Lee,

    I thought your review was insightful, succinct, and thorough. I particularly appreciated your efforts in laying foundation for comparisons. Not enough reviewers provide sufficient background info on physiology/equipment/ski conditions/etc. to make the review the most useful. Nice work.

    To you and to other readers, how does the Dalbello Virus Tour compare with the Dynafit Titan (for somebody with a more downhill-oriented perspective)?

    Thanks for the great review,
    Sean

  51. Lee Lau March 22nd, 2010 1:50 pm

    Sean,

    I know that I don’t fit Dalbello Kryptons well at all. Anyone know if the Virus (Virii?) & Kryptons are the same last? I hadn’t actually thought about trying out the Virus boots as I’m slated to try a couple of other touring boots this year and one can test only so much before it starts impacting actual skiing

  52. PJ March 25th, 2010 7:55 pm

    Does anyone know if there are changes in store for the Titan or ZZeus for Fall/Winter 2010-2011?

  53. Caleb April 16th, 2010 11:49 am

    Thanks for the review of the Titans, the have replaced my Dalbello Krypton pros as my one-boot to rule them all. I have a very low volume foot (instep and heel) and the Titans are the only boots that seem to fit close out of the box. I likie the extra room in the toe box too. I’ve only done a couple of short tours in them and the walk mode is very nice…, in THEORY:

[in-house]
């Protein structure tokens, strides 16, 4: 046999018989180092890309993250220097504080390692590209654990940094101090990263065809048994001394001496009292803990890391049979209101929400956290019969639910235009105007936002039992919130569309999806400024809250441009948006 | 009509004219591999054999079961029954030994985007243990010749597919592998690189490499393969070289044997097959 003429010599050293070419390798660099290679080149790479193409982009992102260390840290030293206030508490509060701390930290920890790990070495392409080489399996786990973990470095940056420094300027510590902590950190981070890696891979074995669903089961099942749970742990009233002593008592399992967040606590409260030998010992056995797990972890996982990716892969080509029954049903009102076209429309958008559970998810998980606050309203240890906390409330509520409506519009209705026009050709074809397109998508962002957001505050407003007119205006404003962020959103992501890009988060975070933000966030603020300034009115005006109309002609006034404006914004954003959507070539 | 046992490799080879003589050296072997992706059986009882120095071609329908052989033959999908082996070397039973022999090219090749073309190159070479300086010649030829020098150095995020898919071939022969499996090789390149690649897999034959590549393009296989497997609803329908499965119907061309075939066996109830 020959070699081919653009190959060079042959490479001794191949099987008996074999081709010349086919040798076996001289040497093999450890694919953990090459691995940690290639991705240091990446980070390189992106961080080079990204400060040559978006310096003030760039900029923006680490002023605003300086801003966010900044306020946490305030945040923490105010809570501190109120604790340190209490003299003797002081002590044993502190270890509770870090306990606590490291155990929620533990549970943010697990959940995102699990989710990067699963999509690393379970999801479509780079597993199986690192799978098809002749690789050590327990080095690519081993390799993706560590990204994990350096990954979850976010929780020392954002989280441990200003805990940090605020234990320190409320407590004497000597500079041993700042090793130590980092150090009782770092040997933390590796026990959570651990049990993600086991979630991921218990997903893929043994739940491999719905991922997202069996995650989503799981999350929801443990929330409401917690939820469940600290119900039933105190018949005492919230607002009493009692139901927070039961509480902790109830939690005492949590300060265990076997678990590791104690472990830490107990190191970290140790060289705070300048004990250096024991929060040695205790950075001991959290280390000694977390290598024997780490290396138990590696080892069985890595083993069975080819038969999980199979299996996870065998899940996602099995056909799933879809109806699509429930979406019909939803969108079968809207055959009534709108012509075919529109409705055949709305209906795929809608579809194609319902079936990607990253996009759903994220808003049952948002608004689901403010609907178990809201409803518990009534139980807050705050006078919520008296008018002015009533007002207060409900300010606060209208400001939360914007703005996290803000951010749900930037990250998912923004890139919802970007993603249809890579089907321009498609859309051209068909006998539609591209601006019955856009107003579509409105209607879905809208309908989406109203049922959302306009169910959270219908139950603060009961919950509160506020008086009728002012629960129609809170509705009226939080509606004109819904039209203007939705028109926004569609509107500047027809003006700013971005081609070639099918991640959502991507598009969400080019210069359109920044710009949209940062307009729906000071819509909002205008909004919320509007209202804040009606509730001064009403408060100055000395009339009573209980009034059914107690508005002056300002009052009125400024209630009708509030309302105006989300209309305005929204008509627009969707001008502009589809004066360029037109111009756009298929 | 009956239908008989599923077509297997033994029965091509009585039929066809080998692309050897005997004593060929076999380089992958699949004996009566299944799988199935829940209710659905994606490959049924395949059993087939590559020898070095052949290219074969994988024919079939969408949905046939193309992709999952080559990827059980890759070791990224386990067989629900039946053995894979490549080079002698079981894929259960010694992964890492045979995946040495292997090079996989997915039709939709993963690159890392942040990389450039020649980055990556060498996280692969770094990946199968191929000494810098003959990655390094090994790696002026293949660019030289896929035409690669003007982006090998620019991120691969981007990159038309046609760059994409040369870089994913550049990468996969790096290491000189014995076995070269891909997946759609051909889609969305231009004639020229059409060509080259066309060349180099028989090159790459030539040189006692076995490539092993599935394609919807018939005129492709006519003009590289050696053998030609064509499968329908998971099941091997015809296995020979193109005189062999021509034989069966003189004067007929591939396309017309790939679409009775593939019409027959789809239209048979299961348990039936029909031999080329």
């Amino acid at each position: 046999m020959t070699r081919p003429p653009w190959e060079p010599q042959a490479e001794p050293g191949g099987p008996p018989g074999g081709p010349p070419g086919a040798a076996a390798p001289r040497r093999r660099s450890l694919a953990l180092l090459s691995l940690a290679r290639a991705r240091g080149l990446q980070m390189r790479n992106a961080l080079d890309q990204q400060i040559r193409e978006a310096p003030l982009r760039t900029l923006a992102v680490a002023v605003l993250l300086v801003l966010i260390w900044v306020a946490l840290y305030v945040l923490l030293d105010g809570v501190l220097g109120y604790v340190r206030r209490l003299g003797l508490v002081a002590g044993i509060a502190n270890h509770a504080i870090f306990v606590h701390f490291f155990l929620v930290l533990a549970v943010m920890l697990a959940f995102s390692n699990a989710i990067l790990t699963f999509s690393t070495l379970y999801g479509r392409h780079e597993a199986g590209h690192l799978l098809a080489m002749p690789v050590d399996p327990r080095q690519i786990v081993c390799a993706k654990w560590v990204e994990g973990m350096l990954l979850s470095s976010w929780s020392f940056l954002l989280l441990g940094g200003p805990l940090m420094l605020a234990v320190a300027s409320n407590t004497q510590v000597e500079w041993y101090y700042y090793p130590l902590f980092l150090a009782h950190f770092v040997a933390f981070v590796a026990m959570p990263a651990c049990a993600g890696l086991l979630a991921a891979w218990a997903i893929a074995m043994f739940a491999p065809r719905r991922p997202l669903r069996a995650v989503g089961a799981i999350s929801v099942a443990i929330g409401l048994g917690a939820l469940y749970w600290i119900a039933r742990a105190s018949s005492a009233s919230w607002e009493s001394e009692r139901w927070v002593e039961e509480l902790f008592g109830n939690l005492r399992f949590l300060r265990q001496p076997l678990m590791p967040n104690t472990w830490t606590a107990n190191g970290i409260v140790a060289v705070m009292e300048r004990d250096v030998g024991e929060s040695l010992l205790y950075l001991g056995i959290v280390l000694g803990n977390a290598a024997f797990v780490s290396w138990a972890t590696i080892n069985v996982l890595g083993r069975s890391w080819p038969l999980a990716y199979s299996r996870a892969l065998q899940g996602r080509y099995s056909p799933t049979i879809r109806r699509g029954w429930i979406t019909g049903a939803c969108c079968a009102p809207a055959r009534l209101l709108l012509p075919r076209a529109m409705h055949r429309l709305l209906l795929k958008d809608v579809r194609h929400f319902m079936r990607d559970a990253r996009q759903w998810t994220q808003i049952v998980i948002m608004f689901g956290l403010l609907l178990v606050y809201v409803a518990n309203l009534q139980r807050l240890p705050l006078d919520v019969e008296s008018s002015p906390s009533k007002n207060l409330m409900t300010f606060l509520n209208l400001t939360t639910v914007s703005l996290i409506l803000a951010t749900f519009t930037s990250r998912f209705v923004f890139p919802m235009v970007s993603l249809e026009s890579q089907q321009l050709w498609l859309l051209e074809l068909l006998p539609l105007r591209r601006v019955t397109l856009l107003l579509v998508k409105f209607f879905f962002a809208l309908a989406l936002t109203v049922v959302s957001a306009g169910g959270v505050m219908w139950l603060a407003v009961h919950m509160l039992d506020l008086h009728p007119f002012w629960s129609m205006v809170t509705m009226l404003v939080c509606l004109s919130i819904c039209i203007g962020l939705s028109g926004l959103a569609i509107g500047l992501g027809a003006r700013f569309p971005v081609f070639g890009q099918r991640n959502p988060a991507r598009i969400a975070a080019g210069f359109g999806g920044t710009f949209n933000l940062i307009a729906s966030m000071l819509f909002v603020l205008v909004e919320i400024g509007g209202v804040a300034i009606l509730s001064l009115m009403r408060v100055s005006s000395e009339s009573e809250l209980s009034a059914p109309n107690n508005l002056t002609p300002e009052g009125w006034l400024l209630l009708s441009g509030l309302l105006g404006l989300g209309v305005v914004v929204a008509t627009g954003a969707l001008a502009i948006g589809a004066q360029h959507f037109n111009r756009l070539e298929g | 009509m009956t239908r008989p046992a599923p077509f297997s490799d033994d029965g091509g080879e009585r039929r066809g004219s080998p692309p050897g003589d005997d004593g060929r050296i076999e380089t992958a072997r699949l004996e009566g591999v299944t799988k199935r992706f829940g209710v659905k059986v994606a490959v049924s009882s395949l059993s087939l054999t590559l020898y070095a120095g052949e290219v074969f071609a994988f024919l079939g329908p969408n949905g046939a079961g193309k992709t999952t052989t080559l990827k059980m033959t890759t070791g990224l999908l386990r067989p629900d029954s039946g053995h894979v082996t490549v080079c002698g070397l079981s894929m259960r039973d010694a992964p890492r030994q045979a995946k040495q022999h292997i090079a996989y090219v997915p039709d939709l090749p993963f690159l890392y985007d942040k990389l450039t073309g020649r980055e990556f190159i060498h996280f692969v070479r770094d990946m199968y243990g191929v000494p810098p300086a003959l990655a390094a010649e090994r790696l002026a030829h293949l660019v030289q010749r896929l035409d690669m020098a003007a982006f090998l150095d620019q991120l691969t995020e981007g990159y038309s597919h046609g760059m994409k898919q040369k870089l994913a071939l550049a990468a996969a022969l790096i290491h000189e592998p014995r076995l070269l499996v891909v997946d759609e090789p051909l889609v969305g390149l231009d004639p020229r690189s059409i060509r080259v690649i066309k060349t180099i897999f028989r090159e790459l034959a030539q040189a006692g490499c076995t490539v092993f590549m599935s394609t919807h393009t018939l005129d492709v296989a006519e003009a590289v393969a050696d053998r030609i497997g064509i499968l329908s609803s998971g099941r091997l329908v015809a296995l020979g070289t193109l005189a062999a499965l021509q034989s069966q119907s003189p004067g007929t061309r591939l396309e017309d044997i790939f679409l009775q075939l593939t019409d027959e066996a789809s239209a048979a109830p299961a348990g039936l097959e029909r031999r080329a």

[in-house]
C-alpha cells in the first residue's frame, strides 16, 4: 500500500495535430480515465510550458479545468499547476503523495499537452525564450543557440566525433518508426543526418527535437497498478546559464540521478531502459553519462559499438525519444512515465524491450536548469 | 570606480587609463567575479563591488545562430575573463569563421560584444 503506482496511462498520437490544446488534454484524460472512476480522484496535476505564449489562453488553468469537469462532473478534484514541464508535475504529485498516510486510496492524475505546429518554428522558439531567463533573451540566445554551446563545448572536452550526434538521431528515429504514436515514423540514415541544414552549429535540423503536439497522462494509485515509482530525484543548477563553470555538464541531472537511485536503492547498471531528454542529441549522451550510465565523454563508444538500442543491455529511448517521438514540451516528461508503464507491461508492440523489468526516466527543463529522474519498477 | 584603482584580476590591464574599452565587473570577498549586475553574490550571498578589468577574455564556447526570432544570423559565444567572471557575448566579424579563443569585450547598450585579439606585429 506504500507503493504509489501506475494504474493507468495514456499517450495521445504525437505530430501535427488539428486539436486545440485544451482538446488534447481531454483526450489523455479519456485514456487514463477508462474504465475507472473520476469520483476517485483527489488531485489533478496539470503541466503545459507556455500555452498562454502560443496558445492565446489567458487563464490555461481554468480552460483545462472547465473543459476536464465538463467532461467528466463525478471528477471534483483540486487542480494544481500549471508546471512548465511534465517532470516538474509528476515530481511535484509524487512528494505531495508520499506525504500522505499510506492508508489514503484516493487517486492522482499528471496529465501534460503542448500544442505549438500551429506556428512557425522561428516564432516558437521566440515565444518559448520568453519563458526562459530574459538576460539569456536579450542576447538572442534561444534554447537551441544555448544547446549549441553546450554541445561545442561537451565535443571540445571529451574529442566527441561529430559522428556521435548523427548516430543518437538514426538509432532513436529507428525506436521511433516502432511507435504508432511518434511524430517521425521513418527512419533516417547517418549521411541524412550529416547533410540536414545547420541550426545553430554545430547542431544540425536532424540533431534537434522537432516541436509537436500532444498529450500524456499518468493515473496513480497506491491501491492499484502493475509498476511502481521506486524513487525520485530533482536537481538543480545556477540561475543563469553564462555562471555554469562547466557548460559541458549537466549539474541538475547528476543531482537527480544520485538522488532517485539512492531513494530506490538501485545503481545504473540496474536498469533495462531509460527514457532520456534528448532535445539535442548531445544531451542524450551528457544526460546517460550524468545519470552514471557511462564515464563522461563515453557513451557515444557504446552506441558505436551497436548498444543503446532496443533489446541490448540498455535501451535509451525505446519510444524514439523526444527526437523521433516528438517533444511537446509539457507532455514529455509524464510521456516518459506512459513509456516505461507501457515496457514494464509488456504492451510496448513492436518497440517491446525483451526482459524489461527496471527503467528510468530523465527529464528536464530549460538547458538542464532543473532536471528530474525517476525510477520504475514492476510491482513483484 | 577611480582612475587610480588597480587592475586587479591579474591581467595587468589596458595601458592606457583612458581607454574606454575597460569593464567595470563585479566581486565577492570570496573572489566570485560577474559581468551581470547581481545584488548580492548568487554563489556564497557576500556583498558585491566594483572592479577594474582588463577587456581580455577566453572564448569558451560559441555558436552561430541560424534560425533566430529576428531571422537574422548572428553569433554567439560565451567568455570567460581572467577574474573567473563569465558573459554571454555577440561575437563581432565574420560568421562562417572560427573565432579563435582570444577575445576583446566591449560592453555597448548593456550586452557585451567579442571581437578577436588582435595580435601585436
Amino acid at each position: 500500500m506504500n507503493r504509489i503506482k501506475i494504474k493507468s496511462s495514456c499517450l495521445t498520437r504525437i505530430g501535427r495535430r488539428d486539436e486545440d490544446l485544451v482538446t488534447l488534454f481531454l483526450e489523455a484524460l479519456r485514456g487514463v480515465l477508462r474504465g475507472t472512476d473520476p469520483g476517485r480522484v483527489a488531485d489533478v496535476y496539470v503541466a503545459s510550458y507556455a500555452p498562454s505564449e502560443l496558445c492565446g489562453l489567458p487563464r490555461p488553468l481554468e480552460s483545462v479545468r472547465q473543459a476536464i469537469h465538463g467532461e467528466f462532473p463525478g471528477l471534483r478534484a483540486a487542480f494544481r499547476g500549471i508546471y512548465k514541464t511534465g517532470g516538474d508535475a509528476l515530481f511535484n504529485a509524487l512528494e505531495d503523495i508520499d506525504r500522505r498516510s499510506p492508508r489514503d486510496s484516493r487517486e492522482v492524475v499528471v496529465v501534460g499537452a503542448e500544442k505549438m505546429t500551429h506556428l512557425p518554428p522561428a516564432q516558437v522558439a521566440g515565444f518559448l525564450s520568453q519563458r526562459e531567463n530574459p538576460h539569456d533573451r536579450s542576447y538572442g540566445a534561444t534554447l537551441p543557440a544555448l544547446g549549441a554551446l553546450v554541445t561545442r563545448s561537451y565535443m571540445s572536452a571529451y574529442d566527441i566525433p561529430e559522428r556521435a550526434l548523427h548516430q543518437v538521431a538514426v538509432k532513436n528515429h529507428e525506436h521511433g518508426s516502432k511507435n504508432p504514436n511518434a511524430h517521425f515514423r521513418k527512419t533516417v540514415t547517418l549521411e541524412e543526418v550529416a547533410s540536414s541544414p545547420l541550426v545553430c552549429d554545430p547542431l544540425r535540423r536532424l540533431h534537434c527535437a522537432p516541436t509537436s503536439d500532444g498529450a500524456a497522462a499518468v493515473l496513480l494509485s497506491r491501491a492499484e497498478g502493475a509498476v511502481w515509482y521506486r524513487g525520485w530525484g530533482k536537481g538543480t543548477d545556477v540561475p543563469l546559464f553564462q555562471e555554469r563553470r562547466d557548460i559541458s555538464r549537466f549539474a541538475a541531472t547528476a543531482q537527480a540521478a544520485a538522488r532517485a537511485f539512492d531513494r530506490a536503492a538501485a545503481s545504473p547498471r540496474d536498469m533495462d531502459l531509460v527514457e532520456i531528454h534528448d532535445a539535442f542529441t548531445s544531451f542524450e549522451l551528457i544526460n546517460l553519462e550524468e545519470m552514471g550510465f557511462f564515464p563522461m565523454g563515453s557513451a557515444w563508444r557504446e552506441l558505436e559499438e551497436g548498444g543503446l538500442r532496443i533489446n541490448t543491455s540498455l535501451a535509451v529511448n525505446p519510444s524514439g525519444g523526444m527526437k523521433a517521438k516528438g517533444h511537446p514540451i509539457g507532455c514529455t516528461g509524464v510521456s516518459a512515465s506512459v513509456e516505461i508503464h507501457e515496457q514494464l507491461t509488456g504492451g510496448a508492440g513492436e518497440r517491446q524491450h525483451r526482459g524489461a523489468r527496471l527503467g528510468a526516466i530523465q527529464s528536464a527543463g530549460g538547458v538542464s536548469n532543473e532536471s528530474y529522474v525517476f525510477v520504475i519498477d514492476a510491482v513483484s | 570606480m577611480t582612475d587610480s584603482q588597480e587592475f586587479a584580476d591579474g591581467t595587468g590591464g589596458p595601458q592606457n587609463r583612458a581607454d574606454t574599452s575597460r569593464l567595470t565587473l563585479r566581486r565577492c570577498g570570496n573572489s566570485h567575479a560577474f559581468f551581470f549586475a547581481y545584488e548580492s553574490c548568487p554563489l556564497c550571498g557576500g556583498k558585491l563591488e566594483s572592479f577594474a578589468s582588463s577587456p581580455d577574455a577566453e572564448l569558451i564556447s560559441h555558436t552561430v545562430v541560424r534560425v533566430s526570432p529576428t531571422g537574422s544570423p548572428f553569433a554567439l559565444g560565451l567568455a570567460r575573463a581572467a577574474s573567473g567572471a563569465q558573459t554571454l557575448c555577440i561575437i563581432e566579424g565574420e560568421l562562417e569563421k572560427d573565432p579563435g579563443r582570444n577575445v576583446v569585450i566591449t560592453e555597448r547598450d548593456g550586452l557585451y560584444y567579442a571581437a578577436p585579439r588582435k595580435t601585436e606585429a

When in walk mode there’s a significant ‘catch’ when flexing back and forth. It’s consistent on only one boot, but has happened on both. Anyone else had this problem. Any suggestions? I’ve been shying away from using walk mode because I don’t want to break them before the end of the season!

  54. Lee Lau April 16th, 2010 7:33 pm

    PJ – no substantial changes I was told earlier this month but I’ll check again.

    Caleb – I haven’t heard of that as an issue. Can you check the boot to see if any of the plastic PU where the top two buckles are attached are hitting the body of the boot? I’ve seen that happen where you wear the top two buckles really loose in big boots and don’t overlap the boot together again correctly – but this only happens in flat approaches where you make long strides

  55. Nick April 26th, 2010 12:43 am

    On what size does the shell change whole or half size.

  56. Lou April 26th, 2010 6:02 am

    Check the charts on our boot measurements page:

    http://www.wildsnow.com/more/backcountry-skiing-boot-dimensions/

  57. Dalton May 1st, 2010 11:35 am